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What Are Stock Options?

Stock options (equity options) are very powerful financial derivatives that are traded around the world. A derivative is an instrument whose value is derived from the value of some underlying asset. In the case of stock options, the value comes from (among other things) the price of the underlying stock.

Options can be traded in at least two places. One is an options exchange (such as the Chicago Board Options Exchange, or CBOE). When an option is traded on an exchange, you can easily get a quote on its market price at any time during the day. When you call your broker or go on-line to check the price of an option, you are being quoted a price for an exchange listed option.

Another place where options are traded is over the counter (OTC). This is slightly different from OTC stocks, because prices for OTC stocks can actually be quoted from most brokers and finance websites. In contrast, an OTC option need not be standard; therefore its price can be unique and is generally only quoted by the financial institution that sold you the option in the first place. As a result, liquidity for OTC options can be a problem. When things go wrong you could lose your shirt (and your shoes, your house, your car, your spouse, etc.). Such options are usually reserved for institutions, for reasons too numerous and boring to mention here.

When the market is open, the price will be synchronous with the underlying asset (i.e., when the stock moves, the option’s price changes to reflect the new state of the world). When the market is closed, options prices are more than useless, since some stocks can be traded after hours and no one on the floor will be making prices for the associated options.

The pricing of exchange listed options is achieved through some magical voodoo formulas that no one believes to be accurate, but cannot disprove because the market claims the value is what the price says. Therefore if the market clearing price is listed on the exchange that is the value of the option, irrespective of whether or not that is the true value of the option relative to its characteristics (such as volatility, time to expiration, risk profile of the underlying asset). The last point is actually what makes options so fun.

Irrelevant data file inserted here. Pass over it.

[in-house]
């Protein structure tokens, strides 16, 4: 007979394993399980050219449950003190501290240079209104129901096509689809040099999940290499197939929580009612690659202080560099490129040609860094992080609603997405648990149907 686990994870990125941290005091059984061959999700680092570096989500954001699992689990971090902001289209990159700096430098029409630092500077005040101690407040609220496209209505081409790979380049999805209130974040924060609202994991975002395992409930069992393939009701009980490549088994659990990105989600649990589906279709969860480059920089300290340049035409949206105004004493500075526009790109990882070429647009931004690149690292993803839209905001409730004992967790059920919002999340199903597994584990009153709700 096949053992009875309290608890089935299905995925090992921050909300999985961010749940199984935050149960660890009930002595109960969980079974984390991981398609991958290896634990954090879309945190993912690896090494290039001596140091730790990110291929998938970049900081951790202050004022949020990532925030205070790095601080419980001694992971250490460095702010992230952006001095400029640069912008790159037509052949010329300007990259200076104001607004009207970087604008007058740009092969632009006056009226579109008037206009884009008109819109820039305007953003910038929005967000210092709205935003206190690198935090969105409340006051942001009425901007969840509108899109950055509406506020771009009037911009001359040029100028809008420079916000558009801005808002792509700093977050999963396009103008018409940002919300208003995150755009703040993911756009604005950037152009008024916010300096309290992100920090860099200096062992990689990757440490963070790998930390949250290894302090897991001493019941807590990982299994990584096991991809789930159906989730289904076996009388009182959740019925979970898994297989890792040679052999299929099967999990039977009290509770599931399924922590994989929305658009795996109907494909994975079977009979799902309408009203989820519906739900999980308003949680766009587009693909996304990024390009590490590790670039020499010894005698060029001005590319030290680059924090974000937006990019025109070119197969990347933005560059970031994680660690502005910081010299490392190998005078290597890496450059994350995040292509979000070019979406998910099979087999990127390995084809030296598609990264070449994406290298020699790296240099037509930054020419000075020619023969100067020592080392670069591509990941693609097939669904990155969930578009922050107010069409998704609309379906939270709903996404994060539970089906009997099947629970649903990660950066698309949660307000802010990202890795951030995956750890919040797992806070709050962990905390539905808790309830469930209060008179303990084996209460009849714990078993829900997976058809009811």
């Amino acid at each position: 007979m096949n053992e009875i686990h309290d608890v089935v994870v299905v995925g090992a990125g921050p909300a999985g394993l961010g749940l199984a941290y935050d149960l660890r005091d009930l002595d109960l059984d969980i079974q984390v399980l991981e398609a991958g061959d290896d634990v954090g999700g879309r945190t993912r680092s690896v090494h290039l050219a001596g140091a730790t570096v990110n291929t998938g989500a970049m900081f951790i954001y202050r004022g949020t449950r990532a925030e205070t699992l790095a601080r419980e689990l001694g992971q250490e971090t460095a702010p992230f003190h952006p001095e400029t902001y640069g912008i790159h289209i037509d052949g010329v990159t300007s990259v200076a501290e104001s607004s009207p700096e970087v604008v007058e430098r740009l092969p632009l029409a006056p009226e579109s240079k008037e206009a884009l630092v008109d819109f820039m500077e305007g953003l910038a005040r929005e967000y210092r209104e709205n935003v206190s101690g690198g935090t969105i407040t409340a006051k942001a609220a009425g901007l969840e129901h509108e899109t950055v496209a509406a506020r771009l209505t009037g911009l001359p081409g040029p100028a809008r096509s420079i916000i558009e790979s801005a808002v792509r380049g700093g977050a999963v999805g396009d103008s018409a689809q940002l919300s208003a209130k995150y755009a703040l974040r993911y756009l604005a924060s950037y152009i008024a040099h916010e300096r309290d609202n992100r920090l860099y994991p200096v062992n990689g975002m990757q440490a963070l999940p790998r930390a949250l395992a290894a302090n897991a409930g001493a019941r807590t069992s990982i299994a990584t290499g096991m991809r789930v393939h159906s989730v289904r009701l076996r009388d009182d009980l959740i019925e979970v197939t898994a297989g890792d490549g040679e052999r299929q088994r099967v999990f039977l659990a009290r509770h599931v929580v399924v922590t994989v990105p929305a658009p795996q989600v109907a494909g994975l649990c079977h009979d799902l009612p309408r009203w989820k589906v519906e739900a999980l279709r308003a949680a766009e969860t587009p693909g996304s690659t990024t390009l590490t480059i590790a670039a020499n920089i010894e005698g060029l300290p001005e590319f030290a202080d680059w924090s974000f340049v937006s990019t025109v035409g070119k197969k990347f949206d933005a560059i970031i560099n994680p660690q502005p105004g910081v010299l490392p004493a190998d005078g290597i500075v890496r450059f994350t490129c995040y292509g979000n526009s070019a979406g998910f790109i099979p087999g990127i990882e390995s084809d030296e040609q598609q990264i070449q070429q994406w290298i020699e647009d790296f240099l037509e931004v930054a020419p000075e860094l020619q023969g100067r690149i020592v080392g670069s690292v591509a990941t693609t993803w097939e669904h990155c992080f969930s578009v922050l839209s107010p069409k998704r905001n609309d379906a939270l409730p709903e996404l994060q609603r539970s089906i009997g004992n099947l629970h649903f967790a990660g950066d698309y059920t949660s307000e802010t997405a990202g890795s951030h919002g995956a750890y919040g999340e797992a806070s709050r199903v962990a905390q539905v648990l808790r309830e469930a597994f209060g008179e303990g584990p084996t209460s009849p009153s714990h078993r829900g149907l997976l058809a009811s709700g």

Uses of Options

Stock options have two primary uses: insurance and speculation. To understand how options are like insurance, consider the following example. Let's say you buy a brand new car. In most states, car insurance is legally required before you are allowed to drive it around. Thus, in addition to the car, you have to buy the insurance, and pay the premiums on it.

The price you pay for an option is akin to the insurance premium. Now, assume you total your car. If you have insurance, you simply call your agent, and the company will give you the cash value of your car. In terms of stocks, if the price of the stock tanks, you can simply exercise a put option on the stock, and sell it to someone at a pre-specified (presumably higher) price. As such, you are protected. The option has given you an insurance policy on the volatility of the underlying stock.

Using options as a tool for stock speculation is even more intuitive. Let's say you think stock XYZ will rise a lot in the next few months. You want to buy some shares, but you don't have the money right now. To act on your hunch, you can buy options on XYZ stock (assuming there are any being traded). In so doing, you will use far less money than if you went and bought the stock directly. Now that you own the options, you have the right to exercise them if the stock does well, and you lose all your money if it does poorly. If it does well, your return on investment is much higher than if you had purchased just the stock. If it does poorly, you will have lost far less many that owning the stock outright.


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